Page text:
U.S. Medical Device “Total Cost of Content” Estimated at over $1 Billion


U.S. Medical Device “Total Cost of Content” Estimated at over $1 Billion

BioPortfolio.com – October 18, 2011

Crimson Life Sciences, a division of TransPerfect and the world’s only ISO 13485 and ISO 14971 certified translation provider, today released a new research memo documenting the “Total Cost of Content” for medical device makers. According to U.S. manufacturers’ estimates, the total cost associated with creating, approving, updating, maintaining, translating, and formatting content in the key areas of Regulatory, Marketing, and Training amounts to approximately 1 percent of revenue, or $1 billion per year. Based on implementation of content and translation management strategies and technologies, Crimson estimates potential savings of up to 40 percent of this total ($400 million). Crimson’s research memo is available for download here.

The Cost of Complexity
Propelled by aging worldwide populations and developing economies, the U.S. medical device industry has witnessed remarkable growth and globalization over the past 15 years. However, one unwelcome side effect has been an increased volume of content necessary to make, register, train, and market devices worldwide. In fact, by some measures, content complexity has increased by 300-400 percent in the last decade. For most manufacturers, increased complexity means significantly increased cost to create, update, maintain, translate, and format device-related content across a variety of formats.

According to Crimson President Marc H. Miller, “Many manufacturers have been living with this issue for some time. However, current economic conditions have pushed them to the realization that potential savings and increased profitability justifies the required effort.”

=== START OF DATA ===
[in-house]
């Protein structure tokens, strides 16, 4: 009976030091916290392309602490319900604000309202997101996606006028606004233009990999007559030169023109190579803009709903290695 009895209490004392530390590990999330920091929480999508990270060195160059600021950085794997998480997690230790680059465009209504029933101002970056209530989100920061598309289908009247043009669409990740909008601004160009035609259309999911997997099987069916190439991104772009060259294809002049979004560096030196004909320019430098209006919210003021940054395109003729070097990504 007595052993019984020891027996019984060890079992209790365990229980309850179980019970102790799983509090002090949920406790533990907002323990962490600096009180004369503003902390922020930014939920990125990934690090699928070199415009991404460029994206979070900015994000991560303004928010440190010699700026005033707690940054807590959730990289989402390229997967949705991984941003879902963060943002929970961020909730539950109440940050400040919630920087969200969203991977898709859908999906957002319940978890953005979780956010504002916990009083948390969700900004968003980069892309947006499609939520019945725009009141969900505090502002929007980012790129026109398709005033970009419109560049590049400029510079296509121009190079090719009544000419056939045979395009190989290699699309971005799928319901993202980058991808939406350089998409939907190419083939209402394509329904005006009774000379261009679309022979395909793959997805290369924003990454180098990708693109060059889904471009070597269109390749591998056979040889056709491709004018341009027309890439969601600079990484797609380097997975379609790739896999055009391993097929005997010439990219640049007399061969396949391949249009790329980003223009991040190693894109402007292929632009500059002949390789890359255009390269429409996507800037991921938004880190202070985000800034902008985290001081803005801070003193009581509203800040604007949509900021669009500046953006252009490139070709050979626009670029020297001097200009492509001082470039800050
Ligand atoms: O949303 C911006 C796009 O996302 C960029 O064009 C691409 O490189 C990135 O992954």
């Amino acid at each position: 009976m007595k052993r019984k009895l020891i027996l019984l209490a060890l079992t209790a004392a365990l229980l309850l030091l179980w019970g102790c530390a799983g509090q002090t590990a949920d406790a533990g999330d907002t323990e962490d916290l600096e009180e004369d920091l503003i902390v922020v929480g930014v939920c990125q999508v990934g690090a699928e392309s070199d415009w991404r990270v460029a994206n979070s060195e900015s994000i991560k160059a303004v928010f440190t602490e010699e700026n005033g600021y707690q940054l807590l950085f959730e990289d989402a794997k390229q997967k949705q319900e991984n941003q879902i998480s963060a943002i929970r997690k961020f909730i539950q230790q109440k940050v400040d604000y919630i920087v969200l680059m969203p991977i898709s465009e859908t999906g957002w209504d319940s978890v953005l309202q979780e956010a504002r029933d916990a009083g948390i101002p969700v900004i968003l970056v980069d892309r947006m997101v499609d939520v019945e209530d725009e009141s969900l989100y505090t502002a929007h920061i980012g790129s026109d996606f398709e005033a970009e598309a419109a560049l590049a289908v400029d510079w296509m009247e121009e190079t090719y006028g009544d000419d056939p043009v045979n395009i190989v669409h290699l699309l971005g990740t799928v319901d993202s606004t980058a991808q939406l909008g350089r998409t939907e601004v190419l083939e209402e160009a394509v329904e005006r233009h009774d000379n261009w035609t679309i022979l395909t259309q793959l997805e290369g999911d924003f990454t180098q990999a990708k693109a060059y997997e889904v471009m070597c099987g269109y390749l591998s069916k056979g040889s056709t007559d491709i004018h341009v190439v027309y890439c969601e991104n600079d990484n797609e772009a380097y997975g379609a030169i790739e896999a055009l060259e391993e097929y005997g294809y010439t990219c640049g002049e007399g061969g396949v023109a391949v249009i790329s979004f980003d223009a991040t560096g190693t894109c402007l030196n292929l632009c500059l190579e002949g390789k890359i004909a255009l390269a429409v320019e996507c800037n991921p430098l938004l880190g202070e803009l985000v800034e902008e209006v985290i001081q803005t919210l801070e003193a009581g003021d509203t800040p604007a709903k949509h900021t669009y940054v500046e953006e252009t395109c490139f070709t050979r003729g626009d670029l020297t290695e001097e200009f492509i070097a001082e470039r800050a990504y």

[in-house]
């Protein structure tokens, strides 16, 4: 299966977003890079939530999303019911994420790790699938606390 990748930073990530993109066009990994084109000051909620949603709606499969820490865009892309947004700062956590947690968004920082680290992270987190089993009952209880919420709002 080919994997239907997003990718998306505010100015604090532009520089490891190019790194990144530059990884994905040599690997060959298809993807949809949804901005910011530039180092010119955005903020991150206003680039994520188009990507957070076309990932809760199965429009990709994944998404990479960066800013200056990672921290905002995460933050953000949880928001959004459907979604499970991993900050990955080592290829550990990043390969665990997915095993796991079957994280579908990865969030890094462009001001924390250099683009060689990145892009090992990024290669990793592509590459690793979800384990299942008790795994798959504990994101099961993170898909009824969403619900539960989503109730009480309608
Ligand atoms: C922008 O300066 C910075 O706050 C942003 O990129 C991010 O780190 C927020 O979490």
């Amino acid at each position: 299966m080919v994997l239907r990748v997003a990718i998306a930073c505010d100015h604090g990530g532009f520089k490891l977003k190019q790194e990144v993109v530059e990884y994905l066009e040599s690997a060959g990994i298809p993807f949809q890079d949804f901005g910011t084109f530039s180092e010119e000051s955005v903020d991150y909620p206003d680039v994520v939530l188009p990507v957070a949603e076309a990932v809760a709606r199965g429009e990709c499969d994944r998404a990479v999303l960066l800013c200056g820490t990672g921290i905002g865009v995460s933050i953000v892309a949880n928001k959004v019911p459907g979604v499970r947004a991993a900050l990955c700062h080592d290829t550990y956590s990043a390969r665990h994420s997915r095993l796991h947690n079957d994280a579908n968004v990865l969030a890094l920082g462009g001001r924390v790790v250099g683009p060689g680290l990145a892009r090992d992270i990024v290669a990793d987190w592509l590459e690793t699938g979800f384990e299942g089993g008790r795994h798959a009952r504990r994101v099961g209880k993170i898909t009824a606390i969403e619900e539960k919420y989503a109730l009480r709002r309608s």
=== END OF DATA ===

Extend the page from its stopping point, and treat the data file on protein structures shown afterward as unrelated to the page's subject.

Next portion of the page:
The potential savings are significant. According to Crimson’s research, the “Total Cost of Content” for a typical, large device maker is 1 percent of revenue. Industry-wide, this amounts to approximately $1 billion per year in content-related expenses. Of this total cost, Crimson estimates that up to 40 percent could be eliminated through a combination of content and translation management strategies and technologies. In other words, up to $400 million is potentially available to the U.S. device industry for bottom-line profitability improvement.

Content Management: Succeed or Die Trying
The planning and migration effort required to capture these content management savings is not trivial. Miller advises manufacturers to begin with translation process automation. Globalization Management Systems, like TransPerfect’s GlobalLink® suite, are quicker and easier to implement; however, they also account for only 25 percent of the potential content management savings. The remaining 75 percent savings come from implementation of component content management systems like industry-leader Astoria Software. Explains Miller, “A system like Astoria can help manufacturers dramatically reduce costs and turnaround—that’s why it is important to remain dedicated to the implementation effort. The exercise is not easy, but it is definitely worthwhile.”

About Crimson Life Sciences
Crimson is a division of TransPerfect Translations International, Inc. and is the only translation practice devoted exclusively to high-risk medical devices and IVDs. Crimson is the world’s first translation firm certified to ISO both 13485 and ISO 9001 and the only translation firm certified to ISO 14971. TransPerfect, certified to ISO 9001 and EN 15038, is the world’s largest privately held language services provider with more than 70 offices worldwide. For more information, visit www.crimsonlanguage.com.

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